Improved Testing of Low Rank Matrices

author: Yi Li, Max Planck Institute for Informatics, Max Planck Institute
published: Oct. 7, 2014,   recorded: August 2014,   views: 1452


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We study the problem of determining if an input matrix A εRm x n can be well-approximated by a low rank matrix. Specifically, we study the problem of quickly estimating the rank or stable rank of A, the latter often providing a more robust measure of the rank. Since we seek significantly sublinear time algorithms, we cast these problems in the property testing framework. In this framework, A either has low rank or stable rank, or is far from having this property. The algorithm should read only a small number of entries or rows of A and decide which case A is in with high probability. If neither case occurs, the output is allowed to be arbitrary. We consider two notions of being far: (1) A requires changing at least an ε-fraction of its entries, or (2) A requires changing at least an ε-fraction of its rows. We call the former the "entry model" and the latter the "row model". We show:

For testing if a matrix has rank at most d in the entry model, we improve the previous number of entries of A that need to be read from O(d2/ε2) (Krauthgamer and Sasson, SODA 2003) to O(d2/ε). Our algorithm is the first to adaptively query the entries of A, which for constant d we show is necessary to achieve O(1/ε) queries.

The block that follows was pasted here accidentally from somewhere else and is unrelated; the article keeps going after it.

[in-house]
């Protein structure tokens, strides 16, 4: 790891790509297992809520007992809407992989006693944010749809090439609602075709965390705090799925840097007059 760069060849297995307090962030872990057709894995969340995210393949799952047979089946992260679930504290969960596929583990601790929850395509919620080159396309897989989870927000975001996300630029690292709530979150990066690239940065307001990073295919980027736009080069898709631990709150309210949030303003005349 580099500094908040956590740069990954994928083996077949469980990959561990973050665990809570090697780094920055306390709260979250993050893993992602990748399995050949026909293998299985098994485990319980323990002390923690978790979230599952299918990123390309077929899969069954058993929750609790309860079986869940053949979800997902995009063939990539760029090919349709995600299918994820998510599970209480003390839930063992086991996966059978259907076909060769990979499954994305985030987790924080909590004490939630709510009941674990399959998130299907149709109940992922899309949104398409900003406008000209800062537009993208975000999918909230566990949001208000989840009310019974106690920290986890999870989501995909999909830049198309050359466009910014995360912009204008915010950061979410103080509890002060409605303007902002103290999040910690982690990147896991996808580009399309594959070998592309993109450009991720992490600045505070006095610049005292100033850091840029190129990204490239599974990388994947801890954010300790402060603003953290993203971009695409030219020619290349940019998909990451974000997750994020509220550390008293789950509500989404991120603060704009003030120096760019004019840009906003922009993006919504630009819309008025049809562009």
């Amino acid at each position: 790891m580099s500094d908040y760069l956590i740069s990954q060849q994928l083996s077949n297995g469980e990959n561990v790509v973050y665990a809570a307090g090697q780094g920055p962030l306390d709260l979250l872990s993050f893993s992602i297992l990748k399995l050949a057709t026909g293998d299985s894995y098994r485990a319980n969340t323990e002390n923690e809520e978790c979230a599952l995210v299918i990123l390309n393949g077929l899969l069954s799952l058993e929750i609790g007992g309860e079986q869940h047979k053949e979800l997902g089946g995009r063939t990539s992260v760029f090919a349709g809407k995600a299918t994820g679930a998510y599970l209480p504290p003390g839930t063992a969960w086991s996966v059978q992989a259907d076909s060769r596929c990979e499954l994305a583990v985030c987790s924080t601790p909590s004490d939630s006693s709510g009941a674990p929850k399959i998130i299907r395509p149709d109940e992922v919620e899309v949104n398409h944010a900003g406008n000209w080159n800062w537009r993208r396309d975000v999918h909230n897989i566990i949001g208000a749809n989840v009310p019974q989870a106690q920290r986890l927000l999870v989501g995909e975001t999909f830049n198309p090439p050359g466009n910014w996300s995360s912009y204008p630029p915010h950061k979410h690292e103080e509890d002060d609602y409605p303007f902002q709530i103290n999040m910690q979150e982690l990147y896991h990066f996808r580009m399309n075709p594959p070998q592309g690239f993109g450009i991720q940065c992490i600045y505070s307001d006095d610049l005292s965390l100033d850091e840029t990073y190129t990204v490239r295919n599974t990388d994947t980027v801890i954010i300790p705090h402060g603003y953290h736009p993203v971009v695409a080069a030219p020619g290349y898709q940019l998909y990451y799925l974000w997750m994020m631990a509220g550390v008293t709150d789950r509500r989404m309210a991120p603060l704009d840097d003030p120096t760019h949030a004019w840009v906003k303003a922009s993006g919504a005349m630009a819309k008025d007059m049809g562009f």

1. For the important case of d = 1 we also give a new non-adaptive algorithm, improving the previous O(1/ε2) queries to O(log2(1/ε) / ε).
  2. For testing if a matrix has rank at most d in the row model, we prove an Ω(d/ε) lower bound on the number of rows that need to be read, even for adaptive algorithms. Our lower bound matches a non-adaptive upper bound of Krauthgamer and Sasson.
  3. For testing if a matrix has stable rank at most d in the row model or requires changing an ε/d-fraction of its rows in order to have stable rank at most d, we prove that reading θ(d/ε2) rows is necessary and sufficient.

We also give an empirical evaluation of our rank and stable rank algorithms on real and synthetic datasets.

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